By Geoffrey Riddle in Chantilly
Horses are fragile animals.
On the one hand it has to be applauded that Cracksman’s owner Anthony Oppenheimer has politely pointed two fingers at the break-neck world that we inhabit for a slower, more nurtured approach to his colt’s racing career after the three-year-old’s victory in the Prix Niel at Chantilly on Sunday.
On the other, and tipping the balance by sheer weight of evidence, is the position that he should call trainer John Gosden immediately to say he wants to run Cracksman in the Prix De l’Arc de Triomphe back here on October 1.
Ever since Cracksman just managed to edge out Permian at Epsom the mantra has been that the unfurnished son of Frankel needs more time.
Since he was given a short holiday on the advice of Pat Smullen after he was denied by Capri in the Irish Derby he has blossomed.Cracksman is a best-priced 10-1 for the Arc with Betfair, Paddy Power and Skybet after his Prix Niel victory (FocusonRacing)
Cracksman confirmed the promise of his Great Voltigeur stroll on Sunday, even though he had to work harder than his pre-race odds of 1-3 suggested to land the Group Two contest. Frankie Dettori had to work a little to coax his mount to finish three and half lengths ahead of Andre Fabre’s Avilius.
There is no hiding that Cracksman is now a Group One winner in waiting and what better stage to put this to the test than in Europe’s showpiece event? Not in some fanciful time in a future that the bay colt might never reach.
Consider the Arc picture, even after Order Of St George demolished the Irsh St Leger field. Last year's third-placed horse is 16-1 to go two places better.
The German Prix Foy winner Dschingis Secret will only run in three weeks if the ground is soft.The progressive Dschingis Secret won the Prix Foy at the expense of favourite Satono Diamond (FocusOnRacing)
Satono Diamond, Japan’s great hope, was beaten out of sight, although later his trainer, Yasutoshi Ikee, revealed he had sustained a minor cut to his back leg when fourth in the Foy.
Bateel, the Prix Vermeille winner, will also only run in the Qatar-backed spectacle if the ground is soft and his Abu Dhabi royal family owners decide to pay the supplementary fee. What else other than Enable is there to beat Cracksman?
“That’s the gamble you have to take,” Oppenheimer said, not sounding totally convinced as the conversation wore on. “Do you keep this horse as a four-year-old knowing all of the jockeys say he is going to be much better next year?
“Or do you take and run in the Arc and give him second or third without his jockey because his jockey will almost certainly be on Enable.
“Enable has had a hard season and she may start to come in her coat. There is another chance next year for the Arc, and the year after though. It is not the Derby.
“That is the problem that Mr Gosden will be facing.”
Oppenheimer suggested that a decision on Cracksman’s participation will not be made for at least ten days on the return of trainer John Gosden from the sales in America. It is the Newmarket trainer’s choice to make, and he may not actually make it until the supplementary stage before the big race on October 1. There is still hope.Bateel could try to build on her maiden Group One success in the Prix Vermielle by running on Qipco British Champions Day at Ascot next month (FocusOnRacing)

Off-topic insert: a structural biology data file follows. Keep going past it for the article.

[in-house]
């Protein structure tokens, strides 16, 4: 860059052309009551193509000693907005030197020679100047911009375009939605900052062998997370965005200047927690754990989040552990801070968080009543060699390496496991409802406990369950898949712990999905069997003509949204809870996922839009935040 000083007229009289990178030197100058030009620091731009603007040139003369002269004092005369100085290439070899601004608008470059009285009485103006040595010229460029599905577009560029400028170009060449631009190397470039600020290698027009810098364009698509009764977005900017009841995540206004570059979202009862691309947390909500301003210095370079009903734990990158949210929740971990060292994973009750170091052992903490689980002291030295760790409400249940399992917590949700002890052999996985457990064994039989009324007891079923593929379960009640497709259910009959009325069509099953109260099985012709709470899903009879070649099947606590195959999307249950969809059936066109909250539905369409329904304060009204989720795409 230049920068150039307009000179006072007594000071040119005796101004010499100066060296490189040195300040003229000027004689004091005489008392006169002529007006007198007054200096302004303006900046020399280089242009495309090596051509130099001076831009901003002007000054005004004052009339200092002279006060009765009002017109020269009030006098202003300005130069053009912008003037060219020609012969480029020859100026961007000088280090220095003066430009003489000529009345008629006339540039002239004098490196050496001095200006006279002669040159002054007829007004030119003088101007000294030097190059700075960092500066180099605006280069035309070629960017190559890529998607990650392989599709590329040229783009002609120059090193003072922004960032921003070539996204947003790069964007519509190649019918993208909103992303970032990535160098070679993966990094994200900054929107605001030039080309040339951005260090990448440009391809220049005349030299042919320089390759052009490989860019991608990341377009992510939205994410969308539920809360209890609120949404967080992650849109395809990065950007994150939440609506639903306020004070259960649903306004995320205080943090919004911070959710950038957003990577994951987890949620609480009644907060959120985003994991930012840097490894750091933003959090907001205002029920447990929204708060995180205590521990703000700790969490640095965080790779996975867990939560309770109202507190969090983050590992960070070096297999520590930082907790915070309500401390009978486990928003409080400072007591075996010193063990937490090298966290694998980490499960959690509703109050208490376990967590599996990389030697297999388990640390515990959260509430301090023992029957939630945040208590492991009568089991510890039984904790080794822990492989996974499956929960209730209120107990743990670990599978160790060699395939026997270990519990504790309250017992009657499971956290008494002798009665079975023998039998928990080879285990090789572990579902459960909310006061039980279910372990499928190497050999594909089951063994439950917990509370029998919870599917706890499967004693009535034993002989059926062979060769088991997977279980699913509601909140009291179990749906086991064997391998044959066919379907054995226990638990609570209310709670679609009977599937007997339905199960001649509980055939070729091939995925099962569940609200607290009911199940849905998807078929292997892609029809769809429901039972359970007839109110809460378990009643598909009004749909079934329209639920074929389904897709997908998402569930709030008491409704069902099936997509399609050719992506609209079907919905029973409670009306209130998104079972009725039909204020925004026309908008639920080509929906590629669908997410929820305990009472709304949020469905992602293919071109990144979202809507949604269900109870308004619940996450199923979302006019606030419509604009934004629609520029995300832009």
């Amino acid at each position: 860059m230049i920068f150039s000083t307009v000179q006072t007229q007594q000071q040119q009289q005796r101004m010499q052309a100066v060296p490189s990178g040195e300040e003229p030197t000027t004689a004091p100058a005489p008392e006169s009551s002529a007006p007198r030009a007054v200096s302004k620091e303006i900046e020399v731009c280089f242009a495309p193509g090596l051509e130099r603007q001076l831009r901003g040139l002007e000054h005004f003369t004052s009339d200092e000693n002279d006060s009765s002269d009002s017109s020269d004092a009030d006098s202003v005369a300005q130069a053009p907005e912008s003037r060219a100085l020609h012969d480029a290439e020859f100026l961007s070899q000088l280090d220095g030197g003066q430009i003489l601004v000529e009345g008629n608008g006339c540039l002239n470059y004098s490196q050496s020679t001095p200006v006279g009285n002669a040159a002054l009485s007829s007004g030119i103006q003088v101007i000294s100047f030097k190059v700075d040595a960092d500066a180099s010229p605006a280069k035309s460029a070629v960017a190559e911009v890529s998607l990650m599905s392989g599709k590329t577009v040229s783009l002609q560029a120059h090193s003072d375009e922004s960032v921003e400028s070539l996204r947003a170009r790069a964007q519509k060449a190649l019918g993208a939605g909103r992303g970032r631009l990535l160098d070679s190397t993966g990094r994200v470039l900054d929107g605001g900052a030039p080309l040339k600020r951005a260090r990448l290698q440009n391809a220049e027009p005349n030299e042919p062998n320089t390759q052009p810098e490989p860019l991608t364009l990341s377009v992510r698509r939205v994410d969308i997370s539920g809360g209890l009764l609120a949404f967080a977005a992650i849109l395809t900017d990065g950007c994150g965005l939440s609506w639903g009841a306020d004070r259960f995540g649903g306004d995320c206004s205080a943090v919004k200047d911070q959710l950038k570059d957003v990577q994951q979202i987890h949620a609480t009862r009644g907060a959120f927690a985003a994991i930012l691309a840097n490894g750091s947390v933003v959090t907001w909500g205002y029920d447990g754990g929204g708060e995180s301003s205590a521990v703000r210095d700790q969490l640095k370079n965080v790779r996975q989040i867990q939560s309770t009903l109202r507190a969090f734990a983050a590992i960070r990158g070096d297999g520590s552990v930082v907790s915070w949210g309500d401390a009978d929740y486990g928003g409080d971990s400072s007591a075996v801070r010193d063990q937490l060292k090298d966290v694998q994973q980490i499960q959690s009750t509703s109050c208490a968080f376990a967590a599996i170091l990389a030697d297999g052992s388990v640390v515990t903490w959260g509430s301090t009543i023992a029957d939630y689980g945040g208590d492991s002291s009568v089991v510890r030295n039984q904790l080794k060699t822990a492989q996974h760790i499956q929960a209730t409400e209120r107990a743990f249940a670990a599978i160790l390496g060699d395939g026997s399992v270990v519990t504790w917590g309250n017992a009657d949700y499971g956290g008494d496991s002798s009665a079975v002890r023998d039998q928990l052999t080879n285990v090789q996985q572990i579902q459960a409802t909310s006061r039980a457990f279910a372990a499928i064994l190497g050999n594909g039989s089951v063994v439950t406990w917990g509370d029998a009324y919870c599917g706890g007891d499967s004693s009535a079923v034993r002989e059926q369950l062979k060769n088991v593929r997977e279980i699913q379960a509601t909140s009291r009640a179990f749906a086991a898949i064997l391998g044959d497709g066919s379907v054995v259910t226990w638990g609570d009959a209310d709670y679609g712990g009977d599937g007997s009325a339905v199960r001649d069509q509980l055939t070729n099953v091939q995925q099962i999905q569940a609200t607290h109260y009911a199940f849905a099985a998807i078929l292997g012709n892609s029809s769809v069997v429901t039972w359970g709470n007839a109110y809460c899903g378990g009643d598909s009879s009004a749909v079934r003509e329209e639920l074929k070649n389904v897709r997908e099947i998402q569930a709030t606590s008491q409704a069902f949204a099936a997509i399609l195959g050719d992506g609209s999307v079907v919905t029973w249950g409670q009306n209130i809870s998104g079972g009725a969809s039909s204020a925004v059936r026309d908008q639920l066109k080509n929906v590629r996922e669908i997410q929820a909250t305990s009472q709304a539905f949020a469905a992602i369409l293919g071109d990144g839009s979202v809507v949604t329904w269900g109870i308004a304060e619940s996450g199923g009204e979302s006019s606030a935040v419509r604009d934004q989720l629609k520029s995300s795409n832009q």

Part of the thinking behind making Cracksman wait until next year’s Arc lies in that stable companion Enable is as short as Evens for Europe’s showpiece contest.
Cracksman is no bigger than Betfair’s 10-1, but is as short as 5-1. He would be considerably longer for the 2018 Arc should any bookmaker be bothered enough to price it up. He is a similar price for the Qipco Champion Stakes at Ascot on October 21, when, presumably, Dettori will be available to ride. Berkshire looks the most likely destination for him.
“Psychology with this horse is pretty essential,” Oppenheimer added. “It is essential to send him home for a four-year-old career without a hard race.
“Whether we run him in the Arc or the Champion Stakes, we would prefer to put him away next year without a hard race this year.
“The objective is to preserve him for his four-year-old season. He won’t run in the Arc in 2017. To give him a hard race this year would compromise his four-year-old season. To not run this year is a risk, as there are a lot of things that can go wrong with a horse. But it is a risk that I am willing to take.”
In the Arc, Enable will have the considerable benefit of being ridden by Dettori who Oppenheimer considers an integral piece in Cracksman’s success. The Italian rider, who had been in the saddle for each of Enable’s five victories this campaign, believes it is an easy decision to make.
“Cracksman is getting stronger, but he still lacks a bit of experience as he has run only five times,” Dettori said. “I will not say it again, but he is going to be a better four-year-old.
“At the moment I am on Enable, who has won four Group Ones. She is more streetwise and she is a stronger horse.
"She needs no introduction. She has won everything by five lengths so I am sticking with her."
The final part of Oppenheimer’s thinking is that Cracksman would not lay a glove on his cherished Golden Horn at the same stage of their careers. Golden Horn had won a Dante, a Derby, an Eclipse and an Irish Champion before he scooped the Arc two seasons ago. Cracksman is only just getting going, and his inexperience is preventing Oppenheimer from grasping the nettle.
“At this stage of Cracksman’s career Golden Horn was the best horse in Europe,” agreed Dettori. “Cracksman is one year off him. His physique is much taller. He hasn’t got a physique like Golden Horn.”
There is only one Golden Horn, Oppenheimer said. There is only one Dettori, he added. There is only one Arc, however, and a horse only gets one chance to run in it with a generous three-year-old allowance.